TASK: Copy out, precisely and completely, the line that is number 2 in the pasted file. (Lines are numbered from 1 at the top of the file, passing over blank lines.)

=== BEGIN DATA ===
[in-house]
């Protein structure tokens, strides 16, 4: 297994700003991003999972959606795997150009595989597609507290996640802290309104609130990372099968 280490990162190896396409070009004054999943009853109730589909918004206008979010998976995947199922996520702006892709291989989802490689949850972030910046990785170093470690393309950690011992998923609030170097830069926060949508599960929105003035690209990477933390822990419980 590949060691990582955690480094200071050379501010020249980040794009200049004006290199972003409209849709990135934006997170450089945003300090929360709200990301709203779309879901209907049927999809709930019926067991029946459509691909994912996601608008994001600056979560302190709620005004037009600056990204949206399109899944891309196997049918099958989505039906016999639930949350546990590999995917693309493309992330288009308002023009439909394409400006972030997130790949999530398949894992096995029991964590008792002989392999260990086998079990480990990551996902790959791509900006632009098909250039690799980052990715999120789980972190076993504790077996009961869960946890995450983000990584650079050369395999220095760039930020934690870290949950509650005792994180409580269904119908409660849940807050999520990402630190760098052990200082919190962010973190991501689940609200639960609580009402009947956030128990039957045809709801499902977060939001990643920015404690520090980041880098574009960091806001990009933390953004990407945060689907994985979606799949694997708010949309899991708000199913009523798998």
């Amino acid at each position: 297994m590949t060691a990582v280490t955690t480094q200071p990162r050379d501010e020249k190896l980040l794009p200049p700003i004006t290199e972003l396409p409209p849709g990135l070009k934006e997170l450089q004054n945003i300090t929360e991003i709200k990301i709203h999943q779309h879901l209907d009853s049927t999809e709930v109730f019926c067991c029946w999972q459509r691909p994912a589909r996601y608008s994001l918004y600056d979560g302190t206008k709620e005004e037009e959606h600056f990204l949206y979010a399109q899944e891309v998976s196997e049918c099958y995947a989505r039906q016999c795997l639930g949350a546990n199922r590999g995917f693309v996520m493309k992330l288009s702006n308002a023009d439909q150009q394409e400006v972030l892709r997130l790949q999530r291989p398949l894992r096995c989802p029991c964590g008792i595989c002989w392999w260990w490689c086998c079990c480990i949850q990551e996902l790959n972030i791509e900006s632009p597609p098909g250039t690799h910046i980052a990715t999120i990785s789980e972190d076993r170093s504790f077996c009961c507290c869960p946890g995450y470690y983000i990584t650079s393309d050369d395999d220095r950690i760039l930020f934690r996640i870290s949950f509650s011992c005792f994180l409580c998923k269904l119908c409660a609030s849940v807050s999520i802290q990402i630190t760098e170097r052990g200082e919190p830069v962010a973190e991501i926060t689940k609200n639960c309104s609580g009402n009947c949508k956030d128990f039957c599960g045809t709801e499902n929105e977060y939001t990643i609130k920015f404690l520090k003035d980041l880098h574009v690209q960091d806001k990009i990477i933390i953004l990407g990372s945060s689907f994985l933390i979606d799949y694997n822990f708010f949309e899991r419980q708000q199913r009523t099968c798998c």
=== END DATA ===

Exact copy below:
């Protein structure tokens, strides 16, 4: 297994700003991003999972959606795997150009595989597609507290996640802290309104609130990372099968 280490990162190896396409070009004054999943009853109730589909918004206008979010998976995947199922996520702006892709291989989802490689949850972030910046990785170093470690393309950690011992998923609030170097830069926060949508599960929105003035690209990477933390822990419980 590949060691990582955690480094200071050379501010020249980040794009200049004006290199972003409209849709990135934006997170450089945003300090929360709200990301709203779309879901209907049927999809709930019926067991029946459509691909994912996601608008994001600056979560302190709620005004037009600056990204949206399109899944891309196997049918099958989505039906016999639930949350546990590999995917693309493309992330288009308002023009439909394409400006972030997130790949999530398949894992096995029991964590008792002989392999260990086998079990480990990551996902790959791509900006632009098909250039690799980052990715999120789980972190076993504790077996009961869960946890995450983000990584650079050369395999220095760039930020934690870290949950509650005792994180409580269904119908409660849940807050999520990402630190760098052990200082919190962010973190991501689940609200639960609580009402009947956030128990039957045809709801499902977060939001990643920015404690520090980041880098574009960091806001990009933390953004990407945060689907994985979606799949694997708010949309899991708000199913009523798998």